Winner of the 2016 Man Booker International Prize NAMED ONE OF THE BEST BOOKS OF THE YEAR BY The New York Times Book Review • Publisher's Weekly • Buzzfeed • Entertainment Weekly • Time • Wall Street Journal • Bustle • Elle • The Economist • Slate • The Huffington Post • The St. Louis Dispatch • Electric Literature Featured in the New York Times selection of "15 remarkable books by women that are shaping the way we read and write fiction in the 21st century" A beautiful, unsettling novel about rebellion and taboo, violence and eroticism, and the twisting metamorphosis of a soul Before the nightmares began, Yeong-hye and her husband lived an ordinary, controlled life. But the dreams—invasive images of blood and brutality—torture her, driving Yeong-hye to purge her mind and renounce eating meat altogether. It’s a small act of independence, but it interrupts her marriage and sets into motion an increasingly grotesque chain of events at home. As her husband, her brother-in-law and sister each fight to reassert their control, Yeong-hye obsessively defends the choice that’s become sacred to her. Soon their attempts turn desperate, subjecting first her mind, and then her body, to ever more intrusive and perverse violations, sending Yeong-hye spiraling into a dangerous, bizarre estrangement, not only from those closest to her, but also from herself. Celebrated by critics around the world, The Vegetarian is a darkly allegorical, Kafka-esque tale of power, obsession, and one woman’s struggle to break free from the violence both without and within her.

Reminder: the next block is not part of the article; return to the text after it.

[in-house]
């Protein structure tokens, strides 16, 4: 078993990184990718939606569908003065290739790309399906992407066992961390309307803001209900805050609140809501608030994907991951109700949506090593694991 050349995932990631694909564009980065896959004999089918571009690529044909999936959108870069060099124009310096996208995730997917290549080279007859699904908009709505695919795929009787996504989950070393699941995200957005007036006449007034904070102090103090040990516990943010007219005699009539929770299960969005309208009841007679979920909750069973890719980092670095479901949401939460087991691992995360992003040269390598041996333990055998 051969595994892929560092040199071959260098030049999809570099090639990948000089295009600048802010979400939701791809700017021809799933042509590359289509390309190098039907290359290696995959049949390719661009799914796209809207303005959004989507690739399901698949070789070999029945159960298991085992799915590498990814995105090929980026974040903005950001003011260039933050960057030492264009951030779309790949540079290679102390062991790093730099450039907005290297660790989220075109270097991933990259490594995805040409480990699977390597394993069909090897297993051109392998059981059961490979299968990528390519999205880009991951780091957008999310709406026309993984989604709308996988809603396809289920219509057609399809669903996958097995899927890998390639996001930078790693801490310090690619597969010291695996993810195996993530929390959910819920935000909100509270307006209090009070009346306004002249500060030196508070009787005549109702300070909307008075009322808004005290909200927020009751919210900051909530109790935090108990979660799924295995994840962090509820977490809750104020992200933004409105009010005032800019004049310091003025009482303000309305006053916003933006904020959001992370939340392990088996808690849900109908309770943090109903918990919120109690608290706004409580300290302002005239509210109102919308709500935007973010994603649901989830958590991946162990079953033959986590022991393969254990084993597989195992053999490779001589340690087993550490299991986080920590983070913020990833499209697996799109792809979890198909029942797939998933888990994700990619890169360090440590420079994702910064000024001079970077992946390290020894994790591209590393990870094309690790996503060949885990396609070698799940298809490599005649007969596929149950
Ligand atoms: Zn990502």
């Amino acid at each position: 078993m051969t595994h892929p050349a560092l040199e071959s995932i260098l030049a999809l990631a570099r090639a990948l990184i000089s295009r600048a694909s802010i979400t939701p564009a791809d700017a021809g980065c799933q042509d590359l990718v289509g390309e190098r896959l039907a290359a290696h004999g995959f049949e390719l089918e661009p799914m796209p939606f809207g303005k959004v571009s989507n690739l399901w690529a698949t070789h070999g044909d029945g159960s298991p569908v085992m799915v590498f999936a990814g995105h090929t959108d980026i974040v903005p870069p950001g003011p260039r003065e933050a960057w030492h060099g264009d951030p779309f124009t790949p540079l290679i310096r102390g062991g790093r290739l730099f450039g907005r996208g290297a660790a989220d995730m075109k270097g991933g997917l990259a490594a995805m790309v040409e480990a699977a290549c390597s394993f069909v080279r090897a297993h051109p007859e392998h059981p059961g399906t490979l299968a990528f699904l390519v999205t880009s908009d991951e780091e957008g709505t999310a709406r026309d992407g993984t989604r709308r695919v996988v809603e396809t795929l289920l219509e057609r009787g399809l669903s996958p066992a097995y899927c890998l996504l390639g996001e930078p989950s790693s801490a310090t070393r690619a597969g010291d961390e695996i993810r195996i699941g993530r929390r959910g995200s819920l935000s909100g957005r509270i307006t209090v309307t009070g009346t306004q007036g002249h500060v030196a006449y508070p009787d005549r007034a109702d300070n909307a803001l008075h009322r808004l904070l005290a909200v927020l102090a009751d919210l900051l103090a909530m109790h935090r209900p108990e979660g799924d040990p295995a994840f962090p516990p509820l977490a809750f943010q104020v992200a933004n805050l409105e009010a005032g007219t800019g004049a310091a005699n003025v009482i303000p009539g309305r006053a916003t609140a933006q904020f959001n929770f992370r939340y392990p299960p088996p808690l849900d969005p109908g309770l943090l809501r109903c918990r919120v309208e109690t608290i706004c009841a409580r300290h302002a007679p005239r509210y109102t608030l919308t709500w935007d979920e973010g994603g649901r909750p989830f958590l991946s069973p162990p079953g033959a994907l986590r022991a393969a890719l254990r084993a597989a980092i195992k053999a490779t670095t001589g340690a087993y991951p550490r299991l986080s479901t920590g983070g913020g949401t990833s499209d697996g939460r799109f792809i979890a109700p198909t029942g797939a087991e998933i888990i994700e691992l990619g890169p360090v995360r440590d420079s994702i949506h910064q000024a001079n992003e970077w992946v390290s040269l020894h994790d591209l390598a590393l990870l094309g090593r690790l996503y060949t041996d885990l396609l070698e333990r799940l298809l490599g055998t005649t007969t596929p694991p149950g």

|Author||: Lierre Keith|
|Editor||: PM Press|
The vegetarian diet is praised for being sustainable and animal-friendly, but after 20 years of being a vegan, Lierre Keith has changed her opinion. Contravening popular opinion, she bravely argues that agriculture is a relentless assault against the planet. In service to annual grains, humans have devastated prairies and forests, driven countless species extinct, altered the climate, and destroyed the topsoil - the basis of growth and life itself.